How to Make Baby Food at Home
There are a few guidelines and things to keep in mind however, when preparing baby food at home. Some things to consider:
Ã?Â· Commercially grown fruits and vegetables, both domestic and imported, tend to contain higher levels of pesticides than organically grown produce
Ã?Â· Trimming the fat from meat will help reduce pesticides, as they tend to concentrate in fatty tissues
Ã?Â· Organic foods have been found to contain lower levels of certain pesticides
Ã?Â· Processed foods (canned fruit for example) generally have lower pesticide residues than fresh foods
Ã?Â· All fresh produce to be used in preparing baby food should be peeled, washed with very diluted dishwashing detergent, and cooked well
Ã?Â· When making your own baby food, do not salt, sweeten or season the food at all.
Cooked, fresh vegetables and stewed fruits are the easiest foods to prepare for baby, and except for raw bananas, (which can be mashed with a fork) all fruits should be cooked until soft. Steaming is the best cooking method, as fewest nutrients and vitamins are lost this way. Refrigerate any food that is not used immediately, and check it well for signs of spoilage before giving it to baby. Unlike commercial foods, freshly made baby food contains no bacteria, so it will spoil more quickly. Use or freeze within one to two days of preparation to be safe.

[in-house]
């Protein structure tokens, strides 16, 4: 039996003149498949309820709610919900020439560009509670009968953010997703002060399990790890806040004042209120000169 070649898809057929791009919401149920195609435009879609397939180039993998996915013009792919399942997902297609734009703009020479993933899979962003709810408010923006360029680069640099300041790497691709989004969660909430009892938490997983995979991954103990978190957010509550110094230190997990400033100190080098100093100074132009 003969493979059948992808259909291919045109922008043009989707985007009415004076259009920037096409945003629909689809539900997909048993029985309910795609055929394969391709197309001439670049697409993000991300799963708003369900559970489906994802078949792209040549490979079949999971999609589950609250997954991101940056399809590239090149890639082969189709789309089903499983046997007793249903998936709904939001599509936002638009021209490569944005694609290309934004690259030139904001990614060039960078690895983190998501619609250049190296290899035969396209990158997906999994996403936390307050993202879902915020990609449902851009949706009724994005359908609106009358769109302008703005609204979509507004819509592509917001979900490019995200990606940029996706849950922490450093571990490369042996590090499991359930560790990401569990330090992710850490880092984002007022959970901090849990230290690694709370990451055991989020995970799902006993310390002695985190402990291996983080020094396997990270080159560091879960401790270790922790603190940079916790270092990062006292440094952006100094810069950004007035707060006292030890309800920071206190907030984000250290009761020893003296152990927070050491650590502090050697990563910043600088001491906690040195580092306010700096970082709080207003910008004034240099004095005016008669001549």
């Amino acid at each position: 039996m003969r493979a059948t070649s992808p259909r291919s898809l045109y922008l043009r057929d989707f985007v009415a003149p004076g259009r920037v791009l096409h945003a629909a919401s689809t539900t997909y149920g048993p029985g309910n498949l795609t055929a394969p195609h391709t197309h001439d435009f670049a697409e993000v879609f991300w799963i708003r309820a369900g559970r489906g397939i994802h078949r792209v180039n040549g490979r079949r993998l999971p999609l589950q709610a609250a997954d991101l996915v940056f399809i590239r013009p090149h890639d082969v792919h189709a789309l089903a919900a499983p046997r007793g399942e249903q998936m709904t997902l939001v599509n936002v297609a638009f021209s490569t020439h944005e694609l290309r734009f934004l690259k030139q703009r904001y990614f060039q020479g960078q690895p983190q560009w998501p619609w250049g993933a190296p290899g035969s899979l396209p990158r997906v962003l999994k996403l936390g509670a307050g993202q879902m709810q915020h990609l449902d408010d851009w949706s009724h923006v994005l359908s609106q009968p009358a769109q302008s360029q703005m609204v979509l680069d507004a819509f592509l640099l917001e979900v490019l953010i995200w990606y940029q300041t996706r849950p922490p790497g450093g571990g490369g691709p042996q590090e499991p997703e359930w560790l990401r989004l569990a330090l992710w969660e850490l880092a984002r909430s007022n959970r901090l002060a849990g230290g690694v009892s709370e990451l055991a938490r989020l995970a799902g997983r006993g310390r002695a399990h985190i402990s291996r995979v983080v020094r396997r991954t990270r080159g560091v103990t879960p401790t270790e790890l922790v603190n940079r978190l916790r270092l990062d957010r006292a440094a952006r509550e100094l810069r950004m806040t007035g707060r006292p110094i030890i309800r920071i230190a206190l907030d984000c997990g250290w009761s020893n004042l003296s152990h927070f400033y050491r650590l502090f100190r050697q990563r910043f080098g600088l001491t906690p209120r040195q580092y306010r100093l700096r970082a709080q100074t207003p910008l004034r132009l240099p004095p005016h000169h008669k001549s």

Water or formula can be added to mashed foods to create the desired consistency, and food processors, blenders and strainers can also be helpful. Individual portions of the baby food can then be frozen in ice cube trays. Cover the trays with plastic before freezing. After freezing, place the cubes in a plastic bag, seal it and return it to the freezer. Be sure to label and date all foods, and use them within 1 month from preparation date. Do not thaw individual portions at room temperature; rather, thaw them in the refrigerator, double boiler or microwave (on the defrost setting).
According to the American Academy of Pediatrics (AAP), the following foods should not be prepared at home for baby food: beets, turnips, carrots, collard greens and spinach. In certain parts of the country, these vegetables contain large amounts of nitrates, a chemical that can cause an unusual type of anemia (low blood count) in young infants. Baby food companies are aware of this problem and therefore screen the produce they buy for nitrates. They also avoid buying these vegetables in parts of the country where nitrates have been detected. Since you cannot test for the chemical yourself at home, it’s safer to use commercially prepared forms of these foods, especially while your child is an infant. If you should choose to prepare these foods at home anyway, serve them fresh and don’t store any leftovers. Storage of these foods can actually increase the amount of nitrates in them.
In addition, there are some foods that should be avoided until at least the child’s first birthday; some suggest waiting until the child is old enough to speak, and can then inform you of a “funny feeling” in their throat (due to swelling from an allergic reaction). Foods that may cause allergic reactions include egg whites, seafood, nuts, citrus fruits and tomatoes. Honey should also be avoided, as it may contain botulism spores that, though not harmful to adults, can cause infant botulism, a potentially severe illness. Honey is acceptable however, in processed foods such as honey graham crackers, and Honey Nut Cheerios.